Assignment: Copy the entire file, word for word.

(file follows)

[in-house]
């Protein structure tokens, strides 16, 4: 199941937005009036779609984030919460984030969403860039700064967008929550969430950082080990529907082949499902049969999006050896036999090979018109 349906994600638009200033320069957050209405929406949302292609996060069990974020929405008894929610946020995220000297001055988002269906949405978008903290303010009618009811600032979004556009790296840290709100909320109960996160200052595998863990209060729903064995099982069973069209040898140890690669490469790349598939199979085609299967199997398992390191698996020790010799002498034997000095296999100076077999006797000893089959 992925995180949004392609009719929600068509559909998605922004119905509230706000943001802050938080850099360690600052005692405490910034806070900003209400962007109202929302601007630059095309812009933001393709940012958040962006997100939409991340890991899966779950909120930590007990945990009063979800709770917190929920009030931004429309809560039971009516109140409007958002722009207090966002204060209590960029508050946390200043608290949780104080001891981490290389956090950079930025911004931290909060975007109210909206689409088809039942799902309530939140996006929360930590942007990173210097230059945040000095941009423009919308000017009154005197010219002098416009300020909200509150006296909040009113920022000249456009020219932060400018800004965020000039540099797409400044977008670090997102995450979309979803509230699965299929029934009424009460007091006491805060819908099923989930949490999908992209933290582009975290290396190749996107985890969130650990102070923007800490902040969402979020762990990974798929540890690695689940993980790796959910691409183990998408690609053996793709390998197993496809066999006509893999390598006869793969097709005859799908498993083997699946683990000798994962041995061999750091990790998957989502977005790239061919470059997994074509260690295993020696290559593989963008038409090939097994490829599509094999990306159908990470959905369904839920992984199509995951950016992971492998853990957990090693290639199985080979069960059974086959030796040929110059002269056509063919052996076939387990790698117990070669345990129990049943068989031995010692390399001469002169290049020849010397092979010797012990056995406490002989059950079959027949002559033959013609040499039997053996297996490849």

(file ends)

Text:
[in-house]
């Protein structure tokens, strides 16, 4: 199941937005009036779609984030919460984030969403860039700064967008929550969430950082080990529907082949499902049969999006050896036999090979018109 349906994600638009200033320069957050209405929406949302292609996060069990974020929405008894929610946020995220000297001055988002269906949405978008903290303010009618009811600032979004556009790296840290709100909320109960996160200052595998863990209060729903064995099982069973069209040898140890690669490469790349598939199979085609299967199997398992390191698996020790010799002498034997000095296999100076077999006797000893089959 992925995180949004392609009719929600068509559909998605922004119905509230706000943001802050938080850099360690600052005692405490910034806070900003209400962007109202929302601007630059095309812009933001393709940012958040962006997100939409991340890991899966779950909120930590007990945990009063979800709770917190929920009030931004429309809560039971009516109140409007958002722009207090966002204060209590960029508050946390200043608290949780104080001891981490290389956090950079930025911004931290909060975007109210909206689409088809039942799902309530939140996006929360930590942007990173210097230059945040000095941009423009919308000017009154005197010219002098416009300020909200509150006296909040009113920022000249456009020219932060400018800004965020000039540099797409400044977008670090997102995450979309979803509230699965299929029934009424009460007091006491805060819908099923989930949490999908992209933290582009975290290396190749996107985890969130650990102070923007800490902040969402979020762990990974798929540890690695689940993980790796959910691409183990998408690609053996793709390998197993496809066999006509893999390598006869793969097709005859799908498993083997699946683990000798994962041995061999750091990790998957989502977005790239061919470059997994074509260690295993020696290559593989963008038409090939097994490829599509094999990306159908990470959905369904839920992984199509995951950016992971492998853990957990090693290639199985080979069960059974086959030796040929110059002269056509063919052996076939387990790698117990070669345990129990049943068989031995010692390399001469002169290049020849010397092979010797012990056995406490002989059950079959027949002559033959013609040499039997053996297996490849």